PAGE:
I don't read all that many books on singleness, to be honest. I've always been pretty picky about them. I had to read a lot prior to writing one, for research, and there weren't many I loved. It's one of the main reasons why I wrote Single Minded, because there wasn't a book which said exactly what I wanted to read.
Party of One also doesn't say *exactly* what I wanted to read (but it's ok because I've already written a book that does!!). It is, however, really rather good.
Party of One is written by Joy Beth Smith, who's an American journalist. You can tell that, to be honest, because it's a really well written book, which keeps you turning the pages, and often has you laughing out loud. I also highlighted and underlined loads of it too, which is a sure sign of a book that I've really enjoyed (with apologies to all book purists - but if anyone did that to my book, I'd take it as a real compliment!)
Joy begins by describing how, for 15 years, she wrote a monthly letter to her future husband. (This is one of quite a number of points in the book where as a British reader there's a fairly major culture clash. I don't know anyone in the UK who's done this, and it's a reminder of how different both the church and the singleness scenes are in the UK and the US.) Anyway, one day she realises this is not a helpful strategy, and burns all of the letters. She says that she realised that "God has promised me many, many things: joy, intimacy with him, comfort, the presence of the Holy Spirit, and eternal life, to name just a few. But I'll never find the promise of a husband, of a beautiful, fulfilling marriage, tucked away in the back of James or even alluded to in Psalms."
This was the first paragraph in the book that I highlighted, and I was already hooked. It's so easy to believe marriage is somehow our 'right', something that we are owed, or deserve, but this is not the case.
Joy is brilliant at describing some of the difficulties that arise when 'helpful' friends try to intervene (and she oh-so-accurately points out how quickly people forget, having got married, what it's like to be single). She describes how people's constant attempts to 'pair off' all single people can lead to us feeling as if we're an embarrassment to have around - that instead of cheering us on in our singleness they just want to help us out of this unfortunate season.
One of the highlights of the book is the many in-depth conversations she has had with a great many single women. She travelled for these conversations, arranging round-table chats which led to a great deal of rich material, and she quotes the other women generously and at length. There is much wisdom shared from those chats.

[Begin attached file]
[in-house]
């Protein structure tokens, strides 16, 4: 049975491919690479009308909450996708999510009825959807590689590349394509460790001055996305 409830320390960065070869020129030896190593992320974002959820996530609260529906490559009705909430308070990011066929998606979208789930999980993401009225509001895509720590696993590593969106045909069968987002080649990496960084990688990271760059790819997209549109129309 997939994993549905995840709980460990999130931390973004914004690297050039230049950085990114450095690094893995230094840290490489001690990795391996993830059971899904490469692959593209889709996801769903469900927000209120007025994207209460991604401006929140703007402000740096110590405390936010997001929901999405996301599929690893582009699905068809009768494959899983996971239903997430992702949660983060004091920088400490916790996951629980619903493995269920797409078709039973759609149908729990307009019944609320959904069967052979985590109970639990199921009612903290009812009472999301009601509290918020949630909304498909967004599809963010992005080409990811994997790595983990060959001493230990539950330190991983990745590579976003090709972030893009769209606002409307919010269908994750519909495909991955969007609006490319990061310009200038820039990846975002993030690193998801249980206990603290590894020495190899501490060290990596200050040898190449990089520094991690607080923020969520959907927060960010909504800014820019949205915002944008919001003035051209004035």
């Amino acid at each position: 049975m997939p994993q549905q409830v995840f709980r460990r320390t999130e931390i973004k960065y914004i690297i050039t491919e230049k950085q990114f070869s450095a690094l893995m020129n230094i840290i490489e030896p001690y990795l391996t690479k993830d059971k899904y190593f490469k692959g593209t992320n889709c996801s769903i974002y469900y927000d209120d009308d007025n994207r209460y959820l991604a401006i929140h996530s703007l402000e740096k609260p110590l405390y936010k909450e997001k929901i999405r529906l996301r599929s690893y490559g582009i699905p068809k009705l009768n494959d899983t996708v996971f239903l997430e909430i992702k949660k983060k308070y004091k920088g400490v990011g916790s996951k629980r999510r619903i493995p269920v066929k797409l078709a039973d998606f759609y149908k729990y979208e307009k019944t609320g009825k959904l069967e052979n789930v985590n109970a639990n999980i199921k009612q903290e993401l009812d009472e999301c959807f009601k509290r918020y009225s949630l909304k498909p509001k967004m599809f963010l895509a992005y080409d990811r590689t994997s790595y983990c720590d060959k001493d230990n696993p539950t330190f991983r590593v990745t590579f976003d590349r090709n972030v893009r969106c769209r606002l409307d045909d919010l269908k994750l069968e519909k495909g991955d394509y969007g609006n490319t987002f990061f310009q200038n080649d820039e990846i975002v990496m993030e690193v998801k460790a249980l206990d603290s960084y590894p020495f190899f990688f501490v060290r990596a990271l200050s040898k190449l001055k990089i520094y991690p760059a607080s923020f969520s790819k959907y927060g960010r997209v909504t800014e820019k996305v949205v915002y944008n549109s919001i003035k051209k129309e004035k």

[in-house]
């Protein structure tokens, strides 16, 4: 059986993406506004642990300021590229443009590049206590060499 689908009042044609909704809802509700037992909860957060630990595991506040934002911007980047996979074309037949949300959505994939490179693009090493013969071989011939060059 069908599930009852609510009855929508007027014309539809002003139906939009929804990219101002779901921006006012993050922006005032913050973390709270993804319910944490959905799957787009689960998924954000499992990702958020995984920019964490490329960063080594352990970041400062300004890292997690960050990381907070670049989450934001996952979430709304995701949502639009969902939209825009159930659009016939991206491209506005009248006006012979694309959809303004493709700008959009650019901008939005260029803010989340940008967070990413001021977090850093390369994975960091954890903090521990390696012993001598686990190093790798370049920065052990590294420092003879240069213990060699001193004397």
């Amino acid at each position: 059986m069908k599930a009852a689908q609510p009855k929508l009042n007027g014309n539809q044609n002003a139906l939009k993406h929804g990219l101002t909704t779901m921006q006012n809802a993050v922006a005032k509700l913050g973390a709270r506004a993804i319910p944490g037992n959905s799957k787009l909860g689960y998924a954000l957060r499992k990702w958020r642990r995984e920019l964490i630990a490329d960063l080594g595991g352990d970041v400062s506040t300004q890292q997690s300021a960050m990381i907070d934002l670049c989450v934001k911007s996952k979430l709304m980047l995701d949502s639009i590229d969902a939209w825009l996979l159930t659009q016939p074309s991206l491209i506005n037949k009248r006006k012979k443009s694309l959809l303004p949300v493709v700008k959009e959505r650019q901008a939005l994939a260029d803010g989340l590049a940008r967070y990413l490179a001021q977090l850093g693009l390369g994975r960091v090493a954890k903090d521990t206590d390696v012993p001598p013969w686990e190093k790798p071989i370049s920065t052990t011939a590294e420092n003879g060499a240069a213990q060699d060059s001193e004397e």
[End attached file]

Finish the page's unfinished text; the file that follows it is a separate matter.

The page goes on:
There's just an awful lot of really helpful, clear truth in this book. She says that "God giving you a husband does not prove his goodness - marriage isn't even inherently good. But God is good, always. He is good in your singleness."
I cheered along as Joy lamented the waste which can so easily occur when single people live their life on hold, or treat their singleness like a waiting room - she uses the analogy of "an elevator ride" and declares this to be "a waste." "The problem with viewing singleness as a season is that we relegate our time here to something to be endured, not celebrated." YES!
Joy challenges the church's expectation of marriage in a way which is clear and timely without being grumpy (one might even suggest that the church is 'marriage obsessed' - that would make a good title for a chapter...) She challenges the common viewpoint that for single people life hasn't quite started yet, and says, with great perception, that "we've limited ourselves in what we choose to hono(u)r in the church."
She isn't afraid to tackle the big issues and the tough questions. She talks about loneliness, she talks about masturbation, she talks about childlessness, she talks about identity and self worth. I love her language of sexuality as something to be "stewarded" (rather than suppressed or avoided). I love how she tackles the 'gift' question.
There is a chapter called 'Don't spend your singleness preparing for marriage' (and I died a little inside at the 'spatula story') but nonetheless for me the book still felt like it was hoping for and heading for marriage. Perhaps it simply reflects where I am on my own journey (and perhaps this very thing would make it more appealing to some people) but I felt it might be of more interest to those still very much hoping and longing for marriage than for those who have embraced singleness for life. In the same vein I think it would be more for those who are 'never married but hoping to be' than for those who, for whatever reason, are 'single again'.
Overall I really would recommend this book (and believe me when I say that hardly ever happens with singleness books!) If you're reading it in the UK be prepared to do a bit of cross-cultural translation, and if you're not a young-ish 'single and hoping to be married' woman (I'm not sure how helpful guys would find it) be aware that it won't all resonate with you.
The thing I liked most (apart from how often it made me laugh out loud) was how much the whole book pointed to Jesus, and to living a holy live within and throughout our singleness. You can't ask for more than that.